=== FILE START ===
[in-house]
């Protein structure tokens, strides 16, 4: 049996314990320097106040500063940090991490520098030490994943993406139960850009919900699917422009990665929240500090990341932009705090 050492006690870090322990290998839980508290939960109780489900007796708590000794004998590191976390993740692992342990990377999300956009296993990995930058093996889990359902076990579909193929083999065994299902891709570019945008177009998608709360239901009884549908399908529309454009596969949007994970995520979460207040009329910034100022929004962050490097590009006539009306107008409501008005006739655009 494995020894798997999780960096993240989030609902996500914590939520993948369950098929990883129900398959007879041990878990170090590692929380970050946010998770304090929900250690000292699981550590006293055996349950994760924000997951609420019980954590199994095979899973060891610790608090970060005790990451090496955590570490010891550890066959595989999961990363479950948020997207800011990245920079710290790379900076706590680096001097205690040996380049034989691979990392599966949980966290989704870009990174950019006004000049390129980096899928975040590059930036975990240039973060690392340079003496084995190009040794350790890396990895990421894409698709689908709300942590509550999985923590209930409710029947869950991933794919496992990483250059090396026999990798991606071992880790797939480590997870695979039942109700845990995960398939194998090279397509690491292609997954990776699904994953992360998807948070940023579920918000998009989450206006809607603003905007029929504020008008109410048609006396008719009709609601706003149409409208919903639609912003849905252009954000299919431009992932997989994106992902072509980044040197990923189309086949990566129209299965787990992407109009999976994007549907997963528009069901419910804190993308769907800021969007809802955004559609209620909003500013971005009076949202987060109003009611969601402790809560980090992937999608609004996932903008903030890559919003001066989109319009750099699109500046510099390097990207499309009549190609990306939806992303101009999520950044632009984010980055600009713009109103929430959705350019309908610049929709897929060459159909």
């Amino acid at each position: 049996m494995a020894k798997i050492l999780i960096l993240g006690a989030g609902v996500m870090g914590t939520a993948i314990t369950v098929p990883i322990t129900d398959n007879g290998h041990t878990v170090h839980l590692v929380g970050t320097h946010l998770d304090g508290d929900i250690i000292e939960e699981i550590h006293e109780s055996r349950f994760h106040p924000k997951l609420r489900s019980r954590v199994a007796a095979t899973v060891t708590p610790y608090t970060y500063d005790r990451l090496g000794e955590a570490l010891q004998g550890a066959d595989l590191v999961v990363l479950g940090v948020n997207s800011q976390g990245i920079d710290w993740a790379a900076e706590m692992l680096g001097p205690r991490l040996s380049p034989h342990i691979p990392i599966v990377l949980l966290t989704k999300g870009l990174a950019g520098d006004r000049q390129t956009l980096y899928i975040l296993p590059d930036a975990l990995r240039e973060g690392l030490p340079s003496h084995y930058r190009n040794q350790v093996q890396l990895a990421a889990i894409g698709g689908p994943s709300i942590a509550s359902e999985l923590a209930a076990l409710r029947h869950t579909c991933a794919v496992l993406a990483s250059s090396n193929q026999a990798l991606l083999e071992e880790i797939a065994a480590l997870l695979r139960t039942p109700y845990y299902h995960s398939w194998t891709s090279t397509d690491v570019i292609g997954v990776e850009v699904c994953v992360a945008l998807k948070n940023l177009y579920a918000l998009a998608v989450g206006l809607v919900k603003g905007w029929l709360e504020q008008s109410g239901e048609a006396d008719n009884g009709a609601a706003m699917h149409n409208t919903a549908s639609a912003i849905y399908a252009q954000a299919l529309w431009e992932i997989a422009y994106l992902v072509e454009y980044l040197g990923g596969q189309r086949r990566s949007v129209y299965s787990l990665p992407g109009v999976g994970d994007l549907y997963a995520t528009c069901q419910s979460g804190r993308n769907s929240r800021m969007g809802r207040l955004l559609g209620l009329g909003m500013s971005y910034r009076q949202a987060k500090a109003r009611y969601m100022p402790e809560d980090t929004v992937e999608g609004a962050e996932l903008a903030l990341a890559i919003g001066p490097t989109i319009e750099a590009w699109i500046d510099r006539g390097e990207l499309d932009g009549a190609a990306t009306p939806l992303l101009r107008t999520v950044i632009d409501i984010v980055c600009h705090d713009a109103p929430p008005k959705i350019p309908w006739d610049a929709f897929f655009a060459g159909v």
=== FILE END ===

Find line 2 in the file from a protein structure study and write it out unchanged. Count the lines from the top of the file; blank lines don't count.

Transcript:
């Protein structure tokens, strides 16, 4: 049996314990320097106040500063940090991490520098030490994943993406139960850009919900699917422009990665929240500090990341932009705090 050492006690870090322990290998839980508290939960109780489900007796708590000794004998590191976390993740692992342990990377999300956009296993990995930058093996889990359902076990579909193929083999065994299902891709570019945008177009998608709360239901009884549908399908529309454009596969949007994970995520979460207040009329910034100022929004962050490097590009006539009306107008409501008005006739655009 494995020894798997999780960096993240989030609902996500914590939520993948369950098929990883129900398959007879041990878990170090590692929380970050946010998770304090929900250690000292699981550590006293055996349950994760924000997951609420019980954590199994095979899973060891610790608090970060005790990451090496955590570490010891550890066959595989999961990363479950948020997207800011990245920079710290790379900076706590680096001097205690040996380049034989691979990392599966949980966290989704870009990174950019006004000049390129980096899928975040590059930036975990240039973060690392340079003496084995190009040794350790890396990895990421894409698709689908709300942590509550999985923590209930409710029947869950991933794919496992990483250059090396026999990798991606071992880790797939480590997870695979039942109700845990995960398939194998090279397509690491292609997954990776699904994953992360998807948070940023579920918000998009989450206006809607603003905007029929504020008008109410048609006396008719009709609601706003149409409208919903639609912003849905252009954000299919431009992932997989994106992902072509980044040197990923189309086949990566129209299965787990992407109009999976994007549907997963528009069901419910804190993308769907800021969007809802955004559609209620909003500013971005009076949202987060109003009611969601402790809560980090992937999608609004996932903008903030890559919003001066989109319009750099699109500046510099390097990207499309009549190609990306939806992303101009999520950044632009984010980055600009713009109103929430959705350019309908610049929709897929060459159909």